The Only Ones - The Only Ones (1978). Utterly phenomenal slice of power pop-punk anchored by "Another Girl, Another Planet," one of the best songs of the punk era. The Only Ones had a lot of Rolling Stones and Big Star mixed in with their punk guitars and attitude, and it is only right and natural that they influenced both The Replacements and Yo La Tengo. This is a great album by any measure.
Opal - Happy Nightmare, Baby (1987) and Early Recordings (1989). With a guitarist from Rain Parade and a bassist/vocalist from The Dream Syndicate, Opal was a Paisley Underground supergroup of sorts. When bassist Kendra Smith left during their first tour, the band recruited singer Hope Sandoval to replace her and then changed their name to Mazzy Star, which was quite popular for a while during the 90s. These tracks sound like the work of a band halfway between Rain Parade and Mazzy Star, and that's not a bad thing. I like Rain Parade and The Dream Syndicate more than these songs, but I like these quite a bit, too. I'm indifferent to Mazzy Star, though.
Opeth - Blackwater Park (2001). Prog-metal! But while I love some prog and some metal, this is all the Opeth I need. I like this album, but my heart is not truly brutal enough to listen to this often, I'm afraid.
Orchestra of St. Luke's - Bach: Four Concerti For Various Instruments (1994). This Bach cat can swing!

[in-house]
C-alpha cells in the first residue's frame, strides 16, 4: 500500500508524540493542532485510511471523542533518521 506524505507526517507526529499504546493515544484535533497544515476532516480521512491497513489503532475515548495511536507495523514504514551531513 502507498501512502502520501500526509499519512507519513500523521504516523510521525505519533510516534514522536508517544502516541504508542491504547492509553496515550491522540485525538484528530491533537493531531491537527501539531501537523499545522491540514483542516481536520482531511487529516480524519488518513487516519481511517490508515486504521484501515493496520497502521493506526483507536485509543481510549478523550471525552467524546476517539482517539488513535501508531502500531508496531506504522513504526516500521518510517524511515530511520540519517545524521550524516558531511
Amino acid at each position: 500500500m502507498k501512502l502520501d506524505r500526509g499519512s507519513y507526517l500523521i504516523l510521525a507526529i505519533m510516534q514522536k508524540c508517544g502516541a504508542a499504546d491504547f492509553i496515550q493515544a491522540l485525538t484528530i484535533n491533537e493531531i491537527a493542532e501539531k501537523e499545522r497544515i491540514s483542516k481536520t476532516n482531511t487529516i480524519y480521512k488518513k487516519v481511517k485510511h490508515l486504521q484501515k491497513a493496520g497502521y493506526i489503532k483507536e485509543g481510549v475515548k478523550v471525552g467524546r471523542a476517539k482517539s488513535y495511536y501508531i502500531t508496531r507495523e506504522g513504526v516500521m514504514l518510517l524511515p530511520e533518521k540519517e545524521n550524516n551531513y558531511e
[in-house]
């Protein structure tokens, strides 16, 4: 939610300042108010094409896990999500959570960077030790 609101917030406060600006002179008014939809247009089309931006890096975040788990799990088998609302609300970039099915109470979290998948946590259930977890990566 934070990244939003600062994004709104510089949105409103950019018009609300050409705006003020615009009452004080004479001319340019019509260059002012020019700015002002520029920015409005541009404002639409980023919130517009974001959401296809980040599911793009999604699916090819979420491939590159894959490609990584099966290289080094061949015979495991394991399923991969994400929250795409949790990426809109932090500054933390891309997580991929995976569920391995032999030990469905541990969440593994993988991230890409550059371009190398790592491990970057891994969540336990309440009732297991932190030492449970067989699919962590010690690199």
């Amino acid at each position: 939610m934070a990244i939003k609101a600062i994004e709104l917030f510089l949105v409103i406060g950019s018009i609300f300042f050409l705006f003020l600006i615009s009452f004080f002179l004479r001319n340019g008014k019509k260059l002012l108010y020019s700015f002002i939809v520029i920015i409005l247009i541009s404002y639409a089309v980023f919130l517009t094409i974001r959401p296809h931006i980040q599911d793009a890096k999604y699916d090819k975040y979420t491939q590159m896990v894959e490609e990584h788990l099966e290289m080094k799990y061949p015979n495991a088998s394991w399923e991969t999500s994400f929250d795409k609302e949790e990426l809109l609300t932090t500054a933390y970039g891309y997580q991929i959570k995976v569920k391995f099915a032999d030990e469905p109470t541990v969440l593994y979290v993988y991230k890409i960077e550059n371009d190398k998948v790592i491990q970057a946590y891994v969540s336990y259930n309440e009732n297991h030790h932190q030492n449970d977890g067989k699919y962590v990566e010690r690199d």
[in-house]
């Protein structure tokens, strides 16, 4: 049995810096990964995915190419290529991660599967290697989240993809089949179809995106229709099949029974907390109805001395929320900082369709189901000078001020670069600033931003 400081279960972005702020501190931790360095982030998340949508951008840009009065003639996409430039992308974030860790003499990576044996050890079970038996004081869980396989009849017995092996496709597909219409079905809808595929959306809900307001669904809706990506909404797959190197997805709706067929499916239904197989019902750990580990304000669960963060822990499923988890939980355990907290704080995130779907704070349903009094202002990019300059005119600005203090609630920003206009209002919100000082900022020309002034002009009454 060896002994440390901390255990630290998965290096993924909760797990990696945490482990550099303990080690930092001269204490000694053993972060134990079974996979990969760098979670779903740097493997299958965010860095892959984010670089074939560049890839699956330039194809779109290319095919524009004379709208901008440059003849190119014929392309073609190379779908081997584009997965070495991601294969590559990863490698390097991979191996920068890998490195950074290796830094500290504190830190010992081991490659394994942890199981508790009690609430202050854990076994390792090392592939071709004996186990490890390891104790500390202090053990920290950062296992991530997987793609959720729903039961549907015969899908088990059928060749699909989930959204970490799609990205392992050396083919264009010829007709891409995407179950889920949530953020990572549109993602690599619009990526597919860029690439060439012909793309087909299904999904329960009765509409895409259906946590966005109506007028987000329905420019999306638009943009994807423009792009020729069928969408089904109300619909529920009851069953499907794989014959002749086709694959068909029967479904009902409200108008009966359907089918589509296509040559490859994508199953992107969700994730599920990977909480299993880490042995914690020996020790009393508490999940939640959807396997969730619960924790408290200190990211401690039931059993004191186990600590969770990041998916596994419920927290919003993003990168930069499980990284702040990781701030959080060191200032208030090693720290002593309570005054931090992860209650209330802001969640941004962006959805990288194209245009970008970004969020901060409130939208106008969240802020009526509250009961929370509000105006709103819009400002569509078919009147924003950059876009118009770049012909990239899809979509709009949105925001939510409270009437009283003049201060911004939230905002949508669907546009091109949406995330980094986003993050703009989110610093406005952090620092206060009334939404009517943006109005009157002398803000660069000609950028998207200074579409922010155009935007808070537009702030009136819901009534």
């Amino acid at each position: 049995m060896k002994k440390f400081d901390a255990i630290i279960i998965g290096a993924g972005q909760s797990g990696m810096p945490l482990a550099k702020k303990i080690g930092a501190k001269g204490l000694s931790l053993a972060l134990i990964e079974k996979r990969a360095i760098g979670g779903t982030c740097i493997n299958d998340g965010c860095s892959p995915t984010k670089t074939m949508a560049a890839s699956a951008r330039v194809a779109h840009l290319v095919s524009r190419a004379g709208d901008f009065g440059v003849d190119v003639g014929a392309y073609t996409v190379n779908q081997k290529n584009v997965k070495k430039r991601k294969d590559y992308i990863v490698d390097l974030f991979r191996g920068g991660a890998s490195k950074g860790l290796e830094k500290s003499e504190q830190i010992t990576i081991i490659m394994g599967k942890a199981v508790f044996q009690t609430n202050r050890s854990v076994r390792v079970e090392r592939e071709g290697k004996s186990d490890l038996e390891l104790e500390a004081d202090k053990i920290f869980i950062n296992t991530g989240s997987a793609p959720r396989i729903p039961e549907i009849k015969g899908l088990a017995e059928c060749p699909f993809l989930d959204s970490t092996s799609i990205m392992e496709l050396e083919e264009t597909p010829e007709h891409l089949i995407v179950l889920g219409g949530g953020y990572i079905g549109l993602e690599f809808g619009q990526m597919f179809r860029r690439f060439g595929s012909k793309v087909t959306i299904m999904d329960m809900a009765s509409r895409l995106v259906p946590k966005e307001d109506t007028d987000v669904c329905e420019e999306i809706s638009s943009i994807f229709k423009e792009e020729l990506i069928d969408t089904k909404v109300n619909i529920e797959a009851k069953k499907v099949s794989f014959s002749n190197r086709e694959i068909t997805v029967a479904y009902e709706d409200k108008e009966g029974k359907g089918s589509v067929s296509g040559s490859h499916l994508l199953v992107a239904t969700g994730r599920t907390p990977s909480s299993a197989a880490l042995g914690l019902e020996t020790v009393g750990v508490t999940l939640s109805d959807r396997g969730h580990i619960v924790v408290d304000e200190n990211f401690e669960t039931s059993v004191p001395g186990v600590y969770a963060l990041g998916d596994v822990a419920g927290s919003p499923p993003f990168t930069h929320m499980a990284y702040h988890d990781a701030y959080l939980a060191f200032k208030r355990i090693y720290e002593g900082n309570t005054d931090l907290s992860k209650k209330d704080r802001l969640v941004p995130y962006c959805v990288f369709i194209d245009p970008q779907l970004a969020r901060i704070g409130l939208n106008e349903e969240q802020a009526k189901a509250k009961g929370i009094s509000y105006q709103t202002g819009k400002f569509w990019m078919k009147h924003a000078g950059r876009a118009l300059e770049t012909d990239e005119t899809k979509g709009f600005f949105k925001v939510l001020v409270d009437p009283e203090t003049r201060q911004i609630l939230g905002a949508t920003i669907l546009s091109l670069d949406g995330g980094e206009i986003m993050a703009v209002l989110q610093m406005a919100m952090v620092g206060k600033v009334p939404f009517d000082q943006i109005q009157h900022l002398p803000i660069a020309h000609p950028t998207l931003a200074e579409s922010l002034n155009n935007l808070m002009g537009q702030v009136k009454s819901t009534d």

Ornette Coleman - Something Else!!!! (1958), Tomorrow Is The Question! (1959), The Shape Of Jazz To Come (1959), Change Of The Century (1960), This Is Our Music (1961), Free Jazz (1961), Ornette (1962), Ornette On Tenor (1962), Beauty Is A Rare Thing: The Complete Atlantic Recordings (1958-1962), At The Golden Circle In Stockholm, Vols. 1 and 2 (1965), New York Is Now (1968), The Complete Science Fiction Sessions (1971), Of Human Feelings (1982), and Sound Grammar (2006). I don't need to convince you of Ornette Coleman's brilliance, do I? In my opinion, he's one of the greatest musicians/theoreticians that jazz produced (I'd put him in the top five along with Monk, Trane, Miles, and Mingus). Under his direction, his band tore into his knotty compositions and remade jazz into something far more unpredictable and exciting. The first eight of these albums were released on Atlantic, with a variable band that always included Don Cherry on cornet or pocket trumpet. The band often had Charlie Haden on bass and Billy Higgins on drums, too. And pretty much all of these albums are utterly breathtaking, even fifty years later. The Shape Of Jazz To Come and This Is Our Music are my favorites, but only by a hair. The Beauty Is A Rare Thing collection includes some outtakes that are equal to the greatness of the albums. The Golden Circle live albums are also phenomenal, practically bursting at the seams with great ideas. New York Is Now, recorded with Coltrane's former rhythm section of Jimmy Garrison and Elvin Jones, is an interesting attempt to recast traditional "modern jazz" into something new. Science Fiction is all over the map, with Stockhausenish noise and Sun Ra-ish vocalizing and elements of funk and soul. It is my least favorite of all of these Ornette albums, but please keep in mind that it is still an incredible album. Of Human Feelings is some pure 70s-style Miles afrobeat-funk with some dips and turns that actually remind me of Captain Beefheart. I love it. Sound Grammar is a two-bass quartet album that won Coleman the Pulitzer Prize. Uncharacteristically, most of the songs are reworking of older compositions, but the music still sounds amazingly fresh and vital for the work of a 76-year-old man. Here's Ornette on SNL playing a track from Of Human Feelings after being introduced by Milton Berle, of all people.
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